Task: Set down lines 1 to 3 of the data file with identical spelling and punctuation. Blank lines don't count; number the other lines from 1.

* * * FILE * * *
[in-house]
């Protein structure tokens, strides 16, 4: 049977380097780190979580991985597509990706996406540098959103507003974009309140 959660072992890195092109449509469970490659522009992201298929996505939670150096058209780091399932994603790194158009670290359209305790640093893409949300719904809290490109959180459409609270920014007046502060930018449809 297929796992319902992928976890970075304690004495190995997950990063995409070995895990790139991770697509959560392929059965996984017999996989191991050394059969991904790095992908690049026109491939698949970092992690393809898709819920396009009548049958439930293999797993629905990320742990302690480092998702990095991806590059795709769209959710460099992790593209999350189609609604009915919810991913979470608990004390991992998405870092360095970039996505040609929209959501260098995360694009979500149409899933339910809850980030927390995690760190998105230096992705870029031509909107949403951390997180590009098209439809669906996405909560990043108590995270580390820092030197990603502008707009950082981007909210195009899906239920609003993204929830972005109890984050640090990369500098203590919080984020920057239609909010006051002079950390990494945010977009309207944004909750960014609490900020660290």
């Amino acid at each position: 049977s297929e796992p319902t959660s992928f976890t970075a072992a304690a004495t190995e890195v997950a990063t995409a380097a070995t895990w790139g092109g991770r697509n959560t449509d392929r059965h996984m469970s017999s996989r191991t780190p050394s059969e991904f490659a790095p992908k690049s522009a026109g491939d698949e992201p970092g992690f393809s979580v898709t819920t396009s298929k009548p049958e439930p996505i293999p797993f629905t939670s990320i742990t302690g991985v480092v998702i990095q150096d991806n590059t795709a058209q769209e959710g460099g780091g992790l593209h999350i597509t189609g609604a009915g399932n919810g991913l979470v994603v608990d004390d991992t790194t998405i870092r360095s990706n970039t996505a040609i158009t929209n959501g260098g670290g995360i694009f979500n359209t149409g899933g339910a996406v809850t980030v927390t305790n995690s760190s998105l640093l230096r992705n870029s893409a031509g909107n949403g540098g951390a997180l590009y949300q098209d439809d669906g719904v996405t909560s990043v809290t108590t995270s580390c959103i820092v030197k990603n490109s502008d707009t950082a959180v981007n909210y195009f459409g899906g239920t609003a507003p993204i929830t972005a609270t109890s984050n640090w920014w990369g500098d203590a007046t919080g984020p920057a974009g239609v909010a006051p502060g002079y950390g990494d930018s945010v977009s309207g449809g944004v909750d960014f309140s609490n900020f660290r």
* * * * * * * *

[in-house]
């Protein structure tokens, strides 16, 4: 049977380097780190979580991985597509990706996406540098959103507003974009309140 959660072992890195092109449509469970490659522009992201298929996505939670150096058209780091399932994603790194158009670290359209305790640093893409949300719904809290490109959180459409609270920014007046502060930018449809 297929796992319902992928976890970075304690004495190995997950990063995409070995895990790139991770697509959560392929059965996984017999996989191991050394059969991904790095992908690049026109491939698949970092992690393809898709819920396009009548049958439930293999797993629905990320742990302690480092998702990095991806590059795709769209959710460099992790593209999350189609609604009915919810991913979470608990004390991992998405870092360095970039996505040609929209959501260098995360694009979500149409899933339910809850980030927390995690760190998105230096992705870029031509909107949403951390997180590009098209439809669906996405909560990043108590995270580390820092030197990603502008707009950082981007909210195009899906239920609003993204929830972005109890984050640090990369500098203590919080984020920057239609909010006051002079950390990494945010977009309207944004909750960014609490900020660290």
């Amino acid at each position: 049977s297929e796992p319902t959660s992928f976890t970075a072992a304690a004495t190995e890195v997950a990063t995409a380097a070995t895990w790139g092109g991770r697509n959560t449509d392929r059965h996984m469970s017999s996989r191991t780190p050394s059969e991904f490659a790095p992908k690049s522009a026109g491939d698949e992201p970092g992690f393809s979580v898709t819920t396009s298929k009548p049958e439930p996505i293999p797993f629905t939670s990320i742990t302690g991985v480092v998702i990095q150096d991806n590059t795709a058209q769209e959710g460099g780091g992790l593209h999350i597509t189609g609604a009915g399932n919810g991913l979470v994603v608990d004390d991992t790194t998405i870092r360095s990706n970039t996505a040609i158009t929209n959501g260098g670290g995360i694009f979500n359209t149409g899933g339910a996406v809850t980030v927390t305790n995690s760190s998105l640093l230096r992705n870029s893409a031509g909107n949403g540098g951390a997180l590009y949300q098209d439809d669906g719904v996405t909560s990043v809290t108590t995270s580390c959103i820092v030197k990603n490109s502008d707009t950082a959180v981007n909210y195009f459409g899906g239920t609003a507003p993204i929830t972005a609270t109890s984050n640090w920014w990369g500098d203590a007046t919080g984020p920057a974009g239609v909010a006051p502060g002079y950390g990494d930018s945010v977009s309207g449809g944004v909750d960014f309140s609490n900020f660290r």